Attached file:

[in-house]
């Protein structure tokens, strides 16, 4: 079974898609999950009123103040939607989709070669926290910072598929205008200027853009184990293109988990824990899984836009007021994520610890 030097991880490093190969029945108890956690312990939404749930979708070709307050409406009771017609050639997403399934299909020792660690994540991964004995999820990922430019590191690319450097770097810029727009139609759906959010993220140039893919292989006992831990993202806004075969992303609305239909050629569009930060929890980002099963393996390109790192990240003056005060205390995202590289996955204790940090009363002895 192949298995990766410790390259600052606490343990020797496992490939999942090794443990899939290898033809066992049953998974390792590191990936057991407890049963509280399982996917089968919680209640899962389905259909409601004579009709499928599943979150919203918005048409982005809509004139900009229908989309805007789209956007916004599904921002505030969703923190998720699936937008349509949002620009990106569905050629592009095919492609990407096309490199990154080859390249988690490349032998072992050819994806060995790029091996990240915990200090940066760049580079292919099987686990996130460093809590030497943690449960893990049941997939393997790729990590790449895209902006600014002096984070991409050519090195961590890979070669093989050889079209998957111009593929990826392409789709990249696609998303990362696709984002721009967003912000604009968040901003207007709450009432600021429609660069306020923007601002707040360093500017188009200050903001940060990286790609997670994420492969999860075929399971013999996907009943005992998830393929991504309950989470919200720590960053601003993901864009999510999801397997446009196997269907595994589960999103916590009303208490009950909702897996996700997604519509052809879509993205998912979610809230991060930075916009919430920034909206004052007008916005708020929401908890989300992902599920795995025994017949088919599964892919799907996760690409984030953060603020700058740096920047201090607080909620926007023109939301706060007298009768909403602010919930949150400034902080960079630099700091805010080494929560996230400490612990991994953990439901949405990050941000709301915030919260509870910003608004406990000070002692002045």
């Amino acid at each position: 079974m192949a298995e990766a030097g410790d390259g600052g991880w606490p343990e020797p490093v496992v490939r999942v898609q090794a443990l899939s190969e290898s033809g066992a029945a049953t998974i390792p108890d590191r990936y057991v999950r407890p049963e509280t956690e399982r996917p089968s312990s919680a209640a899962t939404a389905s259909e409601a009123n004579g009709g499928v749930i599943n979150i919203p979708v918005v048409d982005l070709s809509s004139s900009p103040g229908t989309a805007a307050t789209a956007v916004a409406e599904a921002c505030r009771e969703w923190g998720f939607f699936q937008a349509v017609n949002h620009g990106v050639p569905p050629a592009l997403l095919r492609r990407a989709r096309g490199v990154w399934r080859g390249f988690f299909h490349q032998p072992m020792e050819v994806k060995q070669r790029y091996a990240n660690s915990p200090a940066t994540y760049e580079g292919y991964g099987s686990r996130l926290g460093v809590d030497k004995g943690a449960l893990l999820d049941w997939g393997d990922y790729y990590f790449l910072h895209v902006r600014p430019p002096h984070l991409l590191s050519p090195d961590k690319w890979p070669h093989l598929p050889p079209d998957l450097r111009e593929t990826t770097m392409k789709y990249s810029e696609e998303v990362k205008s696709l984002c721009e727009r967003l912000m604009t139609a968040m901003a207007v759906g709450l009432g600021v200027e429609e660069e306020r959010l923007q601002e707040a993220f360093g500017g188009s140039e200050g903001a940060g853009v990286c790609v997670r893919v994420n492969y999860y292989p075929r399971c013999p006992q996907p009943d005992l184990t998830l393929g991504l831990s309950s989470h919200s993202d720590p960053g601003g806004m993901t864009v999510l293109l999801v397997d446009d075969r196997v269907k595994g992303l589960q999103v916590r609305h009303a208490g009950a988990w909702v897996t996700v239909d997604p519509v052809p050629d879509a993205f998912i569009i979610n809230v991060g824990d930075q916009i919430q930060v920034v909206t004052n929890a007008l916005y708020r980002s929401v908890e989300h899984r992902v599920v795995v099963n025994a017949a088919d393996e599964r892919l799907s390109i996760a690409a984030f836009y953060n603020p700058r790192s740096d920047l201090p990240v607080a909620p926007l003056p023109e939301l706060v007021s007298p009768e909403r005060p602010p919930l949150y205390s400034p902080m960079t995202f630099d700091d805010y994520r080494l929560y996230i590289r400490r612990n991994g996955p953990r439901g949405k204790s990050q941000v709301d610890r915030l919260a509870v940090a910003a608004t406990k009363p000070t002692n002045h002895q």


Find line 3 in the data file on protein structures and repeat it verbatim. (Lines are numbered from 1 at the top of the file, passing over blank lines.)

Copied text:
């Amino acid at each position: 079974m192949a298995e990766a030097g410790d390259g600052g991880w606490p343990e020797p490093v496992v490939r999942v898609q090794a443990l899939s190969e290898s033809g066992a029945a049953t998974i390792p108890d590191r990936y057991v999950r407890p049963e509280t956690e399982r996917p089968s312990s919680a209640a899962t939404a389905s259909e409601a009123n004579g009709g499928v749930i599943n979150i919203p979708v918005v048409d982005l070709s809509s004139s900009p103040g229908t989309a805007a307050t789209a956007v916004a409406e599904a921002c505030r009771e969703w923190g998720f939607f699936q937008a349509v017609n949002h620009g990106v050639p569905p050629a592009l997403l095919r492609r990407a989709r096309g490199v990154w399934r080859g390249f988690f299909h490349q032998p072992m020792e050819v994806k060995q070669r790029y091996a990240n660690s915990p200090a940066t994540y760049e580079g292919y991964g099987s686990r996130l926290g460093v809590d030497k004995g943690a449960l893990l999820d049941w997939g393997d990922y790729y990590f790449l910072h895209v902006r600014p430019p002096h984070l991409l590191s050519p090195d961590k690319w890979p070669h093989l598929p050889p079209d998957l450097r111009e593929t990826t770097m392409k789709y990249s810029e696609e998303v990362k205008s696709l984002c721009e727009r967003l912000m604009t139609a968040m901003a207007v759906g709450l009432g600021v200027e429609e660069e306020r959010l923007q601002e707040a993220f360093g500017g188009s140039e200050g903001a940060g853009v990286c790609v997670r893919v994420n492969y999860y292989p075929r399971c013999p006992q996907p009943d005992l184990t998830l393929g991504l831990s309950s989470h919200s993202d720590p960053g601003g806004m993901t864009v999510l293109l999801v397997d446009d075969r196997v269907k595994g992303l589960q999103v916590r609305h009303a208490g009950a988990w909702v897996t996700v239909d997604p519509v052809p050629d879509a993205f998912i569009i979610n809230v991060g824990d930075q916009i919430q930060v920034v909206t004052n929890a007008l916005y708020r980002s929401v908890e989300h899984r992902v599920v795995v099963n025994a017949a088919d393996e599964r892919l799907s390109i996760a690409a984030f836009y953060n603020p700058r790192s740096d920047l201090p990240v607080a909620p926007l003056p023109e939301l706060v007021s007298p009768e909403r005060p602010p919930l949150y205390s400034p902080m960079t995202f630099d700091d805010y994520r080494l929560y996230i590289r400490r612990n991994g996955p953990r439901g949405k204790s990050q941000v709301d610890r915030l919260a509870v940090a910003a608004t406990k009363p000070t002692n002045h002895q």